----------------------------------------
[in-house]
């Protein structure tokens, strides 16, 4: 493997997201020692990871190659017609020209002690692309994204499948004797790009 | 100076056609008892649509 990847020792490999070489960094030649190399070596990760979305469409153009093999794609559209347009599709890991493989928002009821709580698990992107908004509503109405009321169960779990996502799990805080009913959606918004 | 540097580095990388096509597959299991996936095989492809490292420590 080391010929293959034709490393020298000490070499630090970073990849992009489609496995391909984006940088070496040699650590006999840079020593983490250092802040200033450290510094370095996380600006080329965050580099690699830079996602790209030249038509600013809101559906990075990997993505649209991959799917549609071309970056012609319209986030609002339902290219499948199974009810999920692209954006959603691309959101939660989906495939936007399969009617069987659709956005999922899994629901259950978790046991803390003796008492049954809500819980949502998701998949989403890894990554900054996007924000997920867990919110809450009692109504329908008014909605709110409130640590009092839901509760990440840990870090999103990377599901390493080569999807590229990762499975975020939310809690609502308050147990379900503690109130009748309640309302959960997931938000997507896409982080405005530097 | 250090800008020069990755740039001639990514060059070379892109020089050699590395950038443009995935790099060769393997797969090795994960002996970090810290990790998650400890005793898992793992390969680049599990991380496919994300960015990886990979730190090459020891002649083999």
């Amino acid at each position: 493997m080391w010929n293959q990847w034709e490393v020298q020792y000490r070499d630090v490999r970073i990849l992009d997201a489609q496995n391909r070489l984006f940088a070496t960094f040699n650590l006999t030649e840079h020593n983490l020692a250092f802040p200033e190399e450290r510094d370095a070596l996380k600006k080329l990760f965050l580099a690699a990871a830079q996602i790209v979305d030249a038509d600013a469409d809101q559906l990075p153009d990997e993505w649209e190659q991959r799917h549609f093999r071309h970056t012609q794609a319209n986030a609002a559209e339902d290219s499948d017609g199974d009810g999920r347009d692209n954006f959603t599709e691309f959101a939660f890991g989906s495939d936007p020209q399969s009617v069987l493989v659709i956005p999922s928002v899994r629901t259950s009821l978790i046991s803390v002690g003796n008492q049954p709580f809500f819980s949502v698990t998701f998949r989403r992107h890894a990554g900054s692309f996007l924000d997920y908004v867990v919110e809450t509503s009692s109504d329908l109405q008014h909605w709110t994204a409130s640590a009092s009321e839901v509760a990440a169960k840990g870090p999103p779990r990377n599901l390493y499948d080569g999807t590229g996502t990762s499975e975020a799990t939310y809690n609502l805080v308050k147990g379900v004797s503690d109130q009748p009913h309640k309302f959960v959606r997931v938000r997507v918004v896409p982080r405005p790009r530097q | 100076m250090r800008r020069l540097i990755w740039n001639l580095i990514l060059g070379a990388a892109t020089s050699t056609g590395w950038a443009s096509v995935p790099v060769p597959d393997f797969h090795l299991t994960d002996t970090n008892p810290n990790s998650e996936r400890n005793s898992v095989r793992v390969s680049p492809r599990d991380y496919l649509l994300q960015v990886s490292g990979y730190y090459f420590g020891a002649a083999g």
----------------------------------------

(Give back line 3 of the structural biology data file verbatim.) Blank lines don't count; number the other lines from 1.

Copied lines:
């Amino acid at each position: 493997m080391w010929n293959q990847w034709e490393v020298q020792y000490r070499d630090v490999r970073i990849l992009d997201a489609q496995n391909r070489l984006f940088a070496t960094f040699n650590l006999t030649e840079h020593n983490l020692a250092f802040p200033e190399e450290r510094d370095a070596l996380k600006k080329l990760f965050l580099a690699a990871a830079q996602i790209v979305d030249a038509d600013a469409d809101q559906l990075p153009d990997e993505w649209e190659q991959r799917h549609f093999r071309h970056t012609q794609a319209n986030a609002a559209e339902d290219s499948d017609g199974d009810g999920r347009d692209n954006f959603t599709e691309f959101a939660f890991g989906s495939d936007p020209q399969s009617v069987l493989v659709i956005p999922s928002v899994r629901t259950s009821l978790i046991s803390v002690g003796n008492q049954p709580f809500f819980s949502v698990t998701f998949r989403r992107h890894a990554g900054s692309f996007l924000d997920y908004v867990v919110e809450t509503s009692s109504d329908l109405q008014h909605w709110t994204a409130s640590a009092s009321e839901v509760a990440a169960k840990g870090p999103p779990r990377n599901l390493y499948d080569g999807t590229g996502t990762s499975e975020a799990t939310y809690n609502l805080v308050k147990g379900v004797s503690d109130q009748p009913h309640k309302f959960v959606r997931v938000r997507v918004v896409p982080r405005p790009r530097q | 100076m250090r800008r020069l540097i990755w740039n001639l580095i990514l060059g070379a990388a892109t020089s050699t056609g590395w950038a443009s096509v995935p790099v060769p597959d393997f797969h090795l299991t994960d002996t970090n008892p810290n990790s998650e996936r400890n005793s898992v095989r793992v390969s680049p492809r599990d991380y496919l649509l994300q960015v990886s490292g990979y730190y090459f420590g020891a002649a083999g």